Each side support needed 2 holes to connect it to the washing drum. I figured out the holes were consistently 2in apart so I marked out some lines and punched the holes. #8 bolts fit great in the barrel holes and I picked out some #8 wing nuts for easy assembly.

I punched a single hole in one side to hold the bucket crank rod. That is the side I adorned with welded stops on both sides for the washer and the locking nubbin.

The other side I punched a series of holes to make an opening that would fit the rod, the lock nubbin, and the threaded quick link.

Finally, I needed to weld on rails to support the roof. I cut down some 1in angle iron into 9in lengths. I punched holes into 2 of them. The rails with holes will be used to bolt the roof onto. The other rails will not use bolts so you can utilize the hinges to freely lift the roof. A few weld beads to secure the rails to the side bars and we are ready to assemble!

Step 6: On Site Assembly and Enjoying the Fruits of Your Labor

After all your hard work is time to put your burn barrel to work.

It arrives on scene conveniently packed all into the barrel.

After removing the pieces from the barrel the side supports are added in no time. 4 bolts are rapidly tightened with the help of the wing nuts.

The bucket crank fits right through our openings and is secured with a washer and bolt on the end. The chain and bucket are attached with no difficulty.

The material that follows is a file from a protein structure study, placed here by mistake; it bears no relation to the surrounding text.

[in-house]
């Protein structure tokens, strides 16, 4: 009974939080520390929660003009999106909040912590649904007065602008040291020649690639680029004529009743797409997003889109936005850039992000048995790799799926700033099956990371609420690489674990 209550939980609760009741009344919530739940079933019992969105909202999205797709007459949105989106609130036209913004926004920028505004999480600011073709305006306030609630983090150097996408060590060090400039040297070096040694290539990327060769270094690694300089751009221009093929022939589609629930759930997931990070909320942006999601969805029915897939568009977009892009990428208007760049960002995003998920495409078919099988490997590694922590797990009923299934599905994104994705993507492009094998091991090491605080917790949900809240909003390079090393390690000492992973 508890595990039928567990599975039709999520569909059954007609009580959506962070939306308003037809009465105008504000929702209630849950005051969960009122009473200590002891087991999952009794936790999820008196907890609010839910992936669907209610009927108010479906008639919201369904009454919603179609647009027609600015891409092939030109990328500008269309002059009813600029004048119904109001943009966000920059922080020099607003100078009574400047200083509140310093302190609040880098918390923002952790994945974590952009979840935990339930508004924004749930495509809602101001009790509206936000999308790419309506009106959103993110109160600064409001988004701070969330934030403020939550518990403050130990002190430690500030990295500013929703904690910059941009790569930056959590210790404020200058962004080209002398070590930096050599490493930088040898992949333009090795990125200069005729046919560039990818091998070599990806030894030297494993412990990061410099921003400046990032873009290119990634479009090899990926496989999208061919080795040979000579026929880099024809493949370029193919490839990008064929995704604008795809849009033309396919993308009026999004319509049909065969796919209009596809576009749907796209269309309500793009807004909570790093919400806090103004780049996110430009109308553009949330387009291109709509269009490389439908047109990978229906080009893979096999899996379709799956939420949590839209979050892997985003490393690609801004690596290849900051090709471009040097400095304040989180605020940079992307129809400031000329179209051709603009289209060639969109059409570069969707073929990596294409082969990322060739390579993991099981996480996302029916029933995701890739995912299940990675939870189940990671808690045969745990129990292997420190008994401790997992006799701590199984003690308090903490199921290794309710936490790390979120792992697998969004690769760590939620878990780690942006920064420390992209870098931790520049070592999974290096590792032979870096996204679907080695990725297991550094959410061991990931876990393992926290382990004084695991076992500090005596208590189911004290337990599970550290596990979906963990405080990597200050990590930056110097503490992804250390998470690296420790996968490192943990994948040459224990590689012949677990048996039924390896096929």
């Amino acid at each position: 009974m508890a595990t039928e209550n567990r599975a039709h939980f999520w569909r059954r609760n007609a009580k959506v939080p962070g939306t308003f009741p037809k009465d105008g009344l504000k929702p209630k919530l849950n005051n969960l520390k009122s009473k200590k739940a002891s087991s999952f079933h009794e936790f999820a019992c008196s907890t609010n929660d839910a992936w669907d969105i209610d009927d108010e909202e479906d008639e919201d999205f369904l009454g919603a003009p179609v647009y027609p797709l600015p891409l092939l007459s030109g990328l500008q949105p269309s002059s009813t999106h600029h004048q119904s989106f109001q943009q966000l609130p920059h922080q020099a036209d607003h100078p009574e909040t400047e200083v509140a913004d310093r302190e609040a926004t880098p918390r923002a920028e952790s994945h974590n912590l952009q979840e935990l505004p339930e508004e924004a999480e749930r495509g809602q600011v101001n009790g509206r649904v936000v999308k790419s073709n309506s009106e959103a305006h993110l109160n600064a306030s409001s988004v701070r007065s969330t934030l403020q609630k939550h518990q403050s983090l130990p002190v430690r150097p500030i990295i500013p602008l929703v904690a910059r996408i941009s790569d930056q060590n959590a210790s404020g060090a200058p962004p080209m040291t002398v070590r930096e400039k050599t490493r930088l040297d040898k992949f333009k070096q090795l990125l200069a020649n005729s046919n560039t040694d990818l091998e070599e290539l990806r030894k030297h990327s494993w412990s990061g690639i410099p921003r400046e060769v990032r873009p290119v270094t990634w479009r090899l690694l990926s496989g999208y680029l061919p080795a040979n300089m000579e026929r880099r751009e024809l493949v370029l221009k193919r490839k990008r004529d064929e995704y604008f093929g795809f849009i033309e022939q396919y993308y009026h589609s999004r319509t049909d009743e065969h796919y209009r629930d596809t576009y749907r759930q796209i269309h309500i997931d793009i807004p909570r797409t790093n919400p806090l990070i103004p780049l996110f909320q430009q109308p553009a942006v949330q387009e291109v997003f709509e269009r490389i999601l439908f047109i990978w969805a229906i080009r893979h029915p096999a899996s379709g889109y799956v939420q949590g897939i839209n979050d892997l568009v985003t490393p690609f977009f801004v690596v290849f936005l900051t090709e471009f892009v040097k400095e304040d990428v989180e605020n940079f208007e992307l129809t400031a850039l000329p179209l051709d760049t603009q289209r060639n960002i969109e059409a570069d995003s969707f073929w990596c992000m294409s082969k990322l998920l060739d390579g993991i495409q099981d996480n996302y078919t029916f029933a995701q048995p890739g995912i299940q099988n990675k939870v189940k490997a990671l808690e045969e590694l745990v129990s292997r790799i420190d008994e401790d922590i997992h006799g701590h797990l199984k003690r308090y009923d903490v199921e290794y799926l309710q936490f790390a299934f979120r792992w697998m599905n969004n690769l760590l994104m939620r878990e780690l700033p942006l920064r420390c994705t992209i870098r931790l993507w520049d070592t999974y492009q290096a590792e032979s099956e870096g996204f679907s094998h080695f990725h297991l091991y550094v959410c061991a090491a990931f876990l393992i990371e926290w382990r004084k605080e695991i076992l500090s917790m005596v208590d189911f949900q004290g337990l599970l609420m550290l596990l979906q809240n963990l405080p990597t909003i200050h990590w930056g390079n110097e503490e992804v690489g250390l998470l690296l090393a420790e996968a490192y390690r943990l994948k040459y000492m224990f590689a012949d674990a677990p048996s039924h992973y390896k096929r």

Finally, the roof is attached with 4 bolts using a Philips head screwdriver found in my utility knife set up (Thanks Amanda for demonstrating the assembly).

As soon as the sun sets: light up some logs, add a meal to your bucket, and enjoy some relaxing conversation around your one-of-a-kind burn barrel.

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    22 Discussions

    well dang it! i see this 2 months too late to use the old extra large capacity washer i killed...i am pretty creative but i never thought about doing this with it. oh well...in about 7 years, when my new washer goes, i know what i am doing lol

    well dang it! i see this 2 months too late to use the old extra large capacity washer i killed...i am pretty creative but i never thought about doing this with it. oh well...in about 7 years, when my new washer goes, i know what i am doing lol

    That is great - that is a well fed fire with all those holes. The first time you fire it up - is there a smell or anything? The few times I have played with washer drums they seem to have a "granite" like texture paint on it - does that burn off?

    Thumbs up!!

    2 replies

    The granite paint is actually a ceramic coating and it holds up to the heat of the fire very well. There was nothing burning off, no smell, and the ceramic is still intact. I'll be sure to update if the condition changes after multiple uses. Thanks for your questions!